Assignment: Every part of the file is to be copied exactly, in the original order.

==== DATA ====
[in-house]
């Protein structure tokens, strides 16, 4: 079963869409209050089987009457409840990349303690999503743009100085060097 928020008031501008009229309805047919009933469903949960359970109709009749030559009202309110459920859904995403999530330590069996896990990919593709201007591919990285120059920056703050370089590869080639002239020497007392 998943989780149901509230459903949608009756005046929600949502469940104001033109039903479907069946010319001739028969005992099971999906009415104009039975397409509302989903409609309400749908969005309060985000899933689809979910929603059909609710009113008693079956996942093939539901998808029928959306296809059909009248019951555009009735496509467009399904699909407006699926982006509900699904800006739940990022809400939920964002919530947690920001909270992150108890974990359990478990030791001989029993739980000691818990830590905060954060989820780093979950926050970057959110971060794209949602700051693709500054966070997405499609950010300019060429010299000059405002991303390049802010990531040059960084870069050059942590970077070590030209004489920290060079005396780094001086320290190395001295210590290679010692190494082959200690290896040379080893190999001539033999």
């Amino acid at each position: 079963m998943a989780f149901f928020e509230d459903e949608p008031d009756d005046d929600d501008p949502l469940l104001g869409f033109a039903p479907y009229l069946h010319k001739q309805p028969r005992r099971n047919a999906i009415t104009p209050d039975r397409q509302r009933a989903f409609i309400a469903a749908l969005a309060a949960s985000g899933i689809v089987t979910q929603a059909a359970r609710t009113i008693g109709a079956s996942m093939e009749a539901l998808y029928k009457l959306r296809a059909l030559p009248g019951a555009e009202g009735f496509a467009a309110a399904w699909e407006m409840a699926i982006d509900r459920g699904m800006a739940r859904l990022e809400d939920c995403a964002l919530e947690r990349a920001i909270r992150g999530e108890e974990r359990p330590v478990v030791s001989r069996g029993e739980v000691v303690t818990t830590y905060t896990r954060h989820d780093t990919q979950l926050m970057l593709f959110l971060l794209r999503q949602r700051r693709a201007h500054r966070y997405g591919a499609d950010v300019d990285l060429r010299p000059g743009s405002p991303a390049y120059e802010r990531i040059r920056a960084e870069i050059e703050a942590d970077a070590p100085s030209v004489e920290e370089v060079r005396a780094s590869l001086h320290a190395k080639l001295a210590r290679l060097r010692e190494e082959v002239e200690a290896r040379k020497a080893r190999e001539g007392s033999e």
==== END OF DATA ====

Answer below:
[in-house]
């Protein structure tokens, strides 16, 4: 079963869409209050089987009457409840990349303690999503743009100085060097 928020008031501008009229309805047919009933469903949960359970109709009749030559009202309110459920859904995403999530330590069996896990990919593709201007591919990285120059920056703050370089590869080639002239020497007392 998943989780149901509230459903949608009756005046929600949502469940104001033109039903479907069946010319001739028969005992099971999906009415104009039975397409509302989903409609309400749908969005309060985000899933689809979910929603059909609710009113008693079956996942093939539901998808029928959306296809059909009248019951555009009735496509467009399904699909407006699926982006509900699904800006739940990022809400939920964002919530947690920001909270992150108890974990359990478990030791001989029993739980000691818990830590905060954060989820780093979950926050970057959110971060794209949602700051693709500054966070997405499609950010300019060429010299000059405002991303390049802010990531040059960084870069050059942590970077070590030209004489920290060079005396780094001086320290190395001295210590290679010692190494082959200690290896040379080893190999001539033999």
């Amino acid at each position: 079963m998943a989780f149901f928020e509230d459903e949608p008031d009756d005046d929600d501008p949502l469940l104001g869409f033109a039903p479907y009229l069946h010319k001739q309805p028969r005992r099971n047919a999906i009415t104009p209050d039975r397409q509302r009933a989903f409609i309400a469903a749908l969005a309060a949960s985000g899933i689809v089987t979910q929603a059909a359970r609710t009113i008693g109709a079956s996942m093939e009749a539901l998808y029928k009457l959306r296809a059909l030559p009248g019951a555009e009202g009735f496509a467009a309110a399904w699909e407006m409840a699926i982006d509900r459920g699904m800006a739940r859904l990022e809400d939920c995403a964002l919530e947690r990349a920001i909270r992150g999530e108890e974990r359990p330590v478990v030791s001989r069996g029993e739980v000691v303690t818990t830590y905060t896990r954060h989820d780093t990919q979950l926050m970057l593709f959110l971060l794209r999503q949602r700051r693709a201007h500054r966070y997405g591919a499609d950010v300019d990285l060429r010299p000059g743009s405002p991303a390049y120059e802010r990531i040059r920056a960084e870069i050059e703050a942590d970077a070590p100085s030209v004489e920290e370089v060079r005396a780094s590869l001086h320290a190395k080639l001295a210590r290679l060097r010692e190494e082959v002239e200690a290896r040379k020497a080893r190999e001539g007392s033999e």